Optimality Theory and language death *
La théorie de l'optimalité et les langues menacées
Tulane University, 311 Newcomb Hall, Tulane University, New Orleans, LA 70118, USA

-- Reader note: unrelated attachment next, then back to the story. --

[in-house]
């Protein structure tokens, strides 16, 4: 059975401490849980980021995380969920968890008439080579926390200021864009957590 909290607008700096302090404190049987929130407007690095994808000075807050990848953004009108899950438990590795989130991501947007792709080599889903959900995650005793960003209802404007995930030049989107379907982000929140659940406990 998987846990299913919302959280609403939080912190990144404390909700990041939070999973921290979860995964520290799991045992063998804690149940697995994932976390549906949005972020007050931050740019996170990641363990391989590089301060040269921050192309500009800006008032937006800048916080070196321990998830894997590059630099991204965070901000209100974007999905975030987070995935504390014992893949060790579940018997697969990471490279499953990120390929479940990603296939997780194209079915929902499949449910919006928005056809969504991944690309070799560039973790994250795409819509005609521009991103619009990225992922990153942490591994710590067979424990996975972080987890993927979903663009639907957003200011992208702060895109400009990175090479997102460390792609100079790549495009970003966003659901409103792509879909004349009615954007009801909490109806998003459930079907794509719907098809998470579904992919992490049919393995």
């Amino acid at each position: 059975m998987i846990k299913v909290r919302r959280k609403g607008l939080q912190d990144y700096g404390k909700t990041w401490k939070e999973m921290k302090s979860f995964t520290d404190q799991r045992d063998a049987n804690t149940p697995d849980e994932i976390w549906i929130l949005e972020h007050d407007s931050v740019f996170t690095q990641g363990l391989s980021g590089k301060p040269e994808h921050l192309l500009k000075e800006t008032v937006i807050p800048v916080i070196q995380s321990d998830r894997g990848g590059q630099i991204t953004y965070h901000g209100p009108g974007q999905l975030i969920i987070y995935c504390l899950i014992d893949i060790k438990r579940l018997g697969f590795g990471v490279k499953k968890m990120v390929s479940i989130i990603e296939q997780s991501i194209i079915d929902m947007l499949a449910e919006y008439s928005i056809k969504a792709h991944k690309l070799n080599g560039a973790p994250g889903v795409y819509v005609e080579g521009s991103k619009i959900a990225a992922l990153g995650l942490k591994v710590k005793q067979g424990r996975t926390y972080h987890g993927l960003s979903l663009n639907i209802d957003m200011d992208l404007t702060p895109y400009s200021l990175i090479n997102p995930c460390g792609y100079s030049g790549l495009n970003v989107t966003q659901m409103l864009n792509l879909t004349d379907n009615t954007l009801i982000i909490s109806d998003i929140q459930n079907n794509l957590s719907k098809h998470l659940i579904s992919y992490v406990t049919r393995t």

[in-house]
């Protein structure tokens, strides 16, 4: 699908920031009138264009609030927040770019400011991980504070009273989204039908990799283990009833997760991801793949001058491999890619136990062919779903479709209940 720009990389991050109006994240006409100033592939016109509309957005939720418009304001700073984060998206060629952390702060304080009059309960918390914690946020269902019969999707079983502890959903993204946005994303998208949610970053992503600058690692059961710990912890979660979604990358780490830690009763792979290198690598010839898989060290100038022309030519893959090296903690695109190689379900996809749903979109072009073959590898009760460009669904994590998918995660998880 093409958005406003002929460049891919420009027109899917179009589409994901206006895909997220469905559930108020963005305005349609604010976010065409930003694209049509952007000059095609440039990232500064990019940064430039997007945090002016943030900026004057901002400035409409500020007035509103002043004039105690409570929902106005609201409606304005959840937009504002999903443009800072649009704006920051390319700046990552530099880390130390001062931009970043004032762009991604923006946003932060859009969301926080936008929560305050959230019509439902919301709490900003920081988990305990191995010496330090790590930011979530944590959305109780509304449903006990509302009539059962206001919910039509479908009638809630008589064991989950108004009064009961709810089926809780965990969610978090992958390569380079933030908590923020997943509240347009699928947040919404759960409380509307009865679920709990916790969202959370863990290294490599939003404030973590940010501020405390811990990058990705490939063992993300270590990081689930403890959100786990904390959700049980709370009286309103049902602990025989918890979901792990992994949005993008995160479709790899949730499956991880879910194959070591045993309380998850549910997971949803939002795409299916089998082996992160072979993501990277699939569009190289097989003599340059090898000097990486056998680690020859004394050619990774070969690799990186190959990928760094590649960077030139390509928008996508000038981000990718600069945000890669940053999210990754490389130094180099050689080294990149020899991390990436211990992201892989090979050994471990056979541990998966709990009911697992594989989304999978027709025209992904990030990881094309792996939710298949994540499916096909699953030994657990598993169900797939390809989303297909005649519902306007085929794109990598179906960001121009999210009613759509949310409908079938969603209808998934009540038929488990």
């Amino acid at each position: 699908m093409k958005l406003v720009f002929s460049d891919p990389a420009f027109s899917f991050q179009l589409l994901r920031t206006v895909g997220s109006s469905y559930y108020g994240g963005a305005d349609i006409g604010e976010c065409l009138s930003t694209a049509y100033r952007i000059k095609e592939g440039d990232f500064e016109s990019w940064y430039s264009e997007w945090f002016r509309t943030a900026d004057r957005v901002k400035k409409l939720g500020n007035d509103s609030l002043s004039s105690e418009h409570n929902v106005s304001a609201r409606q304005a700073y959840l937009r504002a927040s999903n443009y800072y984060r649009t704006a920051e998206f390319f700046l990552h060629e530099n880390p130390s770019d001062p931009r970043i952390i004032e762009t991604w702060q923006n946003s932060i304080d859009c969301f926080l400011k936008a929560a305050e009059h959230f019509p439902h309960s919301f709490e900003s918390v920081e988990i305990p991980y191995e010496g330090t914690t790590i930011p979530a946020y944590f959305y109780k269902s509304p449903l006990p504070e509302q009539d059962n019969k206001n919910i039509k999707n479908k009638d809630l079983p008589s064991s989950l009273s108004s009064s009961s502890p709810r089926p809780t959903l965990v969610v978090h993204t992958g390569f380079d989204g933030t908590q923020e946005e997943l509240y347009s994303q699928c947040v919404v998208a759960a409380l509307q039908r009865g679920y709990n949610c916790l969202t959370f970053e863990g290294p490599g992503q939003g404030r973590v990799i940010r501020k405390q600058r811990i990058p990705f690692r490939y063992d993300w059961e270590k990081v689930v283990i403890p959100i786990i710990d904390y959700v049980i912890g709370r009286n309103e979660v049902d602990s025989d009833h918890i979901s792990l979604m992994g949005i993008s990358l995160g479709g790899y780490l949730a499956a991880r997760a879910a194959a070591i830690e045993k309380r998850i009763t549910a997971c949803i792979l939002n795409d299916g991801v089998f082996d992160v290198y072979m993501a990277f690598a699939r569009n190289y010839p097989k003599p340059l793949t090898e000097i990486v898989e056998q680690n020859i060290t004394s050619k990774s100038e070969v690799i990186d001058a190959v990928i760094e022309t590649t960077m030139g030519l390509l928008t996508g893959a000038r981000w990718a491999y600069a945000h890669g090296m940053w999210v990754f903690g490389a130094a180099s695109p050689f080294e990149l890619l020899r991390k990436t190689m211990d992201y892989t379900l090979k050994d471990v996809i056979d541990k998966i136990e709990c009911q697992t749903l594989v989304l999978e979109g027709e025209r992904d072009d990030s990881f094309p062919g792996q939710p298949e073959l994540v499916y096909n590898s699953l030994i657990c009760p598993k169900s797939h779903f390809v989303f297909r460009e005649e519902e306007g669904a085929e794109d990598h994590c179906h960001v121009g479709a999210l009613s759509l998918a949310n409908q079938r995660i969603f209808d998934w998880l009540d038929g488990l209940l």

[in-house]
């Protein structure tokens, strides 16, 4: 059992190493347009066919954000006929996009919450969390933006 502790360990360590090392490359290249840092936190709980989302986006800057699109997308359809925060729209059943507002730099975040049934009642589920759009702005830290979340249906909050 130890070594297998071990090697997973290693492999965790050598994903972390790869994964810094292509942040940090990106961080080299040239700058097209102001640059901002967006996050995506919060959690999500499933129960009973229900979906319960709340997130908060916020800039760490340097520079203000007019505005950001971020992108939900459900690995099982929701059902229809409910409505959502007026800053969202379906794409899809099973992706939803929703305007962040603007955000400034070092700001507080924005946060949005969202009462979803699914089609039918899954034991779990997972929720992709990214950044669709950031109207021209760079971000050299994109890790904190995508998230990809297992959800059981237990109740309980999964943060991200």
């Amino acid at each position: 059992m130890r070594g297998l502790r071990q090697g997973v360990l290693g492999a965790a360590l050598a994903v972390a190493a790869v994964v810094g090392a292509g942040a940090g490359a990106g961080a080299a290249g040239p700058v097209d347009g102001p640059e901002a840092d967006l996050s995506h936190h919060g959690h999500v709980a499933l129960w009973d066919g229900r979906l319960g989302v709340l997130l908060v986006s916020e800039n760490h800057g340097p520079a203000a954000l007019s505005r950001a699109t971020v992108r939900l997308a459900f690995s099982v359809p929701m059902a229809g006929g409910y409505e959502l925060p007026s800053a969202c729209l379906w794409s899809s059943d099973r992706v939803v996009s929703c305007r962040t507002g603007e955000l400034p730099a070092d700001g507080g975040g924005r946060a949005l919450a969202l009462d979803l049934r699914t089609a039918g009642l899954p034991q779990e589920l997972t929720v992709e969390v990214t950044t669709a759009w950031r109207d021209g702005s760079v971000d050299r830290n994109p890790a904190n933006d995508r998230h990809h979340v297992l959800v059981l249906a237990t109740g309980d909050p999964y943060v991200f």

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This paper exposes a gap in the literature regarding studies that use an optimality-theoretic framework to examine phonological variation in endangered language varieties. It shows that dying languages, characterized by inter- and intra-speaker variation and multiple acceptable surface forms, provide crucial testing ground for extensions of classic Optimality Theory (Prince and Smolensky, 1993; McCarthy and Prince, 1994) such as crucially non-ranked constraints (Anttila and Cho, 1998; Anttila, 2002), floating constraints (Reynolds, 1994; Nagy and Reynolds, 1997), Linear Optimality Theory (Keller, 2000, 2006; Sorace and Keller, 2005), Stochastic Optimality Theory (Boersma, 1998; Boersma and Hayes, 2001), and the learning algorithms associated with them. However, little work has been done mapping raw frequencies from dying languages into optimality-theoretic grammars. Optimality-theoretic analyses of schwa epenthesis in Vimeu Picard (Auger and Steele, 1999; Auger, 2001) and in Louisiana Regional French (LRF) (Blainey, 2009) suggest that speakers of dying languages may possess individual grammars that are related, but not identical, to a more general grammar. At the same time, the preliminary research in LRF offers Optimality Theory highly variable and therefore difficult phenomena to describe and predict. More studies combining language death, phonology, and Optimality Theory are critical to a better understanding of the processes involved in attrition, language shift, and obsolescence. The varieties of French spoken around the world, especially those in a linguistic minority situation such as LRF, constitute ideal starting points for expanding the literature of attritional phonological changes and variation in dying languages seen through the lens of Optimality Theory.
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